To evaluate the cytotoxicity of the AE-CA, the HEC-1A and HEC-1B cells were seeded in 96-well microplates at a density of cells per well. The KLE cells were seeded at a density of per well. After an overnight incubation, the HEC-1A, HEC-1B, and KLE cells were treated with 0.01 to 5 mg/mL of AE-CA or 0.05 to 1 μM CPT for 24 or 48 h. To evaluate the combination effect of AE-CA with cisplatin, HEC-1A cells were treated using 0 to 50 μM cisplatin and 0.25 mg/mL of AE-CA or 0.2 μM CPT. HEC-1B were treated using 0 to 50 μM cisplatin and 0.625 mg/mL of AE-CA or 0.5 μM CPT. Cell viability was determined using a 3-(4, 5-dimethylthiazol-2-yl)-2, 5-diphenyltetrazolium bromide (MTT) assay. A 30 μL aliquot of 5 mg/mL of MTT (Bio Basic, Markham, Ontario, Canada) in phosphate-buffered saline (PBS) was added to each well, and the cells were incubated at 37°C for an additional 3 h. The contents of each well were replaced with 100 μL of dimethyl sulfoxide (JT Baker, Phillipsburg, NJ, USA), and the plates were shaken at room temperature for 15 min in the dark to dissolve the formazan product. The optical density of each well was measured at 550 nm, using an microplate reader (Molecular Devices, Sunnyvale, CA, USA). The concentration at which 50% of the cells remained viable (IC50) was calculated using the CalcuSyn software (BioSoft, Cambridge, UK).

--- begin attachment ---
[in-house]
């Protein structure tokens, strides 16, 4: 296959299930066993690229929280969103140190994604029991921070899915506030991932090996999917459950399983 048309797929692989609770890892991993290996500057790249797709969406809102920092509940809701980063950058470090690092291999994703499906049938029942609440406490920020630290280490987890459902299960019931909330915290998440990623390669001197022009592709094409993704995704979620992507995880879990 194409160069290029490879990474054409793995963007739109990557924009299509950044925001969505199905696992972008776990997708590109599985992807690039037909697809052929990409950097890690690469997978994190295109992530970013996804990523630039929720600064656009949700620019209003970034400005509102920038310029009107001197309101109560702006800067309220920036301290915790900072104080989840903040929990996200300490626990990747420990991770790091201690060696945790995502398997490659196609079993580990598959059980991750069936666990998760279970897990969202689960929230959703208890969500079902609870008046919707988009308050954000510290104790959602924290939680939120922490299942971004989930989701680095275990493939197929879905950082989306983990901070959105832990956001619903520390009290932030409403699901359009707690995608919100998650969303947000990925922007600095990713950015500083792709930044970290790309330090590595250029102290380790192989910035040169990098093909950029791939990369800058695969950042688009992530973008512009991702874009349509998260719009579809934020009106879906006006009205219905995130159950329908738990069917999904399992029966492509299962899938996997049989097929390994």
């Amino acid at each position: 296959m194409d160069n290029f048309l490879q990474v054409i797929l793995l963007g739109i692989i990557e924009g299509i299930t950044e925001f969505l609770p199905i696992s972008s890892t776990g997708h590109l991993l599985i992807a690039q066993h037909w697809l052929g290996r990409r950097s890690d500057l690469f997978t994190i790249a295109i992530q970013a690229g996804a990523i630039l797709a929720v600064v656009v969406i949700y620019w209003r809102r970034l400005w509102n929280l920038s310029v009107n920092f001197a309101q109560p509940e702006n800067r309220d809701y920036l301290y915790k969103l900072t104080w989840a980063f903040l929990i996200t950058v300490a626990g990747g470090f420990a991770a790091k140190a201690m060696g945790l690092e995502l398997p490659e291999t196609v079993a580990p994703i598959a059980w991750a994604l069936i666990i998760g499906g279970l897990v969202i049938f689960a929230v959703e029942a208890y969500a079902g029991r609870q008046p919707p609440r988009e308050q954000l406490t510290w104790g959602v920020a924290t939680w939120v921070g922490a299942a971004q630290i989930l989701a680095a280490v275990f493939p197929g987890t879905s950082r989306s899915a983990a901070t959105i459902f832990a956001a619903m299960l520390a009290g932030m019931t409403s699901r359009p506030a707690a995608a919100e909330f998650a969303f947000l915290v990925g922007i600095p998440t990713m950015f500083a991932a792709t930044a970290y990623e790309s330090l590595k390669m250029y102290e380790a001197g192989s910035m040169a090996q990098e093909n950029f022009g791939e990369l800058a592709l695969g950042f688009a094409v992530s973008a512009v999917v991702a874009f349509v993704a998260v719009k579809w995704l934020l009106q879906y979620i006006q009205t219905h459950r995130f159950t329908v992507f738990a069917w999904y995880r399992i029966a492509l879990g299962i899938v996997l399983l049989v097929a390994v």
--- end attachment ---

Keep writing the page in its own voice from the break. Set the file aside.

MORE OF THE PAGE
2.3. Cell Cycle Analysis